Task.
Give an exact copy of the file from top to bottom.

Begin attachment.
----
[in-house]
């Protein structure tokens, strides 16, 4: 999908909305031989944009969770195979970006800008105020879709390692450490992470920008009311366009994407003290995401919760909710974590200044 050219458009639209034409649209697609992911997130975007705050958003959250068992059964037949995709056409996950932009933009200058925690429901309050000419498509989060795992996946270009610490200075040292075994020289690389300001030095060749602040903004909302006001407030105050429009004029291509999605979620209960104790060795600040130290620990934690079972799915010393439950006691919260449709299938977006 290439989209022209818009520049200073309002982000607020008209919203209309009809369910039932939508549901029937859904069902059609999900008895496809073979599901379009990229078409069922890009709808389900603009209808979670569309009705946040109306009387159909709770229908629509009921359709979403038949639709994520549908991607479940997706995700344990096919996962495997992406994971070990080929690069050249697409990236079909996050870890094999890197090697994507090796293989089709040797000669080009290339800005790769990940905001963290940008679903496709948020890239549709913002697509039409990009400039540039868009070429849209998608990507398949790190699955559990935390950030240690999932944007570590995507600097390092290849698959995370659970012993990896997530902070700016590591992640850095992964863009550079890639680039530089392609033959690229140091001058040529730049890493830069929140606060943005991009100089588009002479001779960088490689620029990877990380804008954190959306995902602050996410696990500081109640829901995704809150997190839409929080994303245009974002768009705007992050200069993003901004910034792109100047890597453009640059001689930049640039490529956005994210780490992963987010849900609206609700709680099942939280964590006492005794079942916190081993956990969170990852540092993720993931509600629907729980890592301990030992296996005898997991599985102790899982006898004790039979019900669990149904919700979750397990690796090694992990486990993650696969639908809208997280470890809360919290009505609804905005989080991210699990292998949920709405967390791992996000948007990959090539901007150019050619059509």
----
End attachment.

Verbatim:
[in-house]
């Protein structure tokens, strides 16, 4: 999908909305031989944009969770195979970006800008105020879709390692450490992470920008009311366009994407003290995401919760909710974590200044 050219458009639209034409649209697609992911997130975007705050958003959250068992059964037949995709056409996950932009933009200058925690429901309050000419498509989060795992996946270009610490200075040292075994020289690389300001030095060749602040903004909302006001407030105050429009004029291509999605979620209960104790060795600040130290620990934690079972799915010393439950006691919260449709299938977006 290439989209022209818009520049200073309002982000607020008209919203209309009809369910039932939508549901029937859904069902059609999900008895496809073979599901379009990229078409069922890009709808389900603009209808979670569309009705946040109306009387159909709770229908629509009921359709979403038949639709994520549908991607479940997706995700344990096919996962495997992406994971070990080929690069050249697409990236079909996050870890094999890197090697994507090796293989089709040797000669080009290339800005790769990940905001963290940008679903496709948020890239549709913002697509039409990009400039540039868009070429849209998608990507398949790190699955559990935390950030240690999932944007570590995507600097390092290849698959995370659970012993990896997530902070700016590591992640850095992964863009550079890639680039530089392609033959690229140091001058040529730049890493830069929140606060943005991009100089588009002479001779960088490689620029990877990380804008954190959306995902602050996410696990500081109640829901995704809150997190839409929080994303245009974002768009705007992050200069993003901004910034792109100047890597453009640059001689930049640039490529956005994210780490992963987010849900609206609700709680099942939280964590006492005794079942916190081993956990969170990852540092993720993931509600629907729980890592301990030992296996005898997991599985102790899982006898004790039979019900669990149904919700979750397990690796090694992990486990993650696969639908809208997280470890809360919290009505609804905005989080991210699990292998949920709405967390791992996000948007990959090539901007150019050619059509």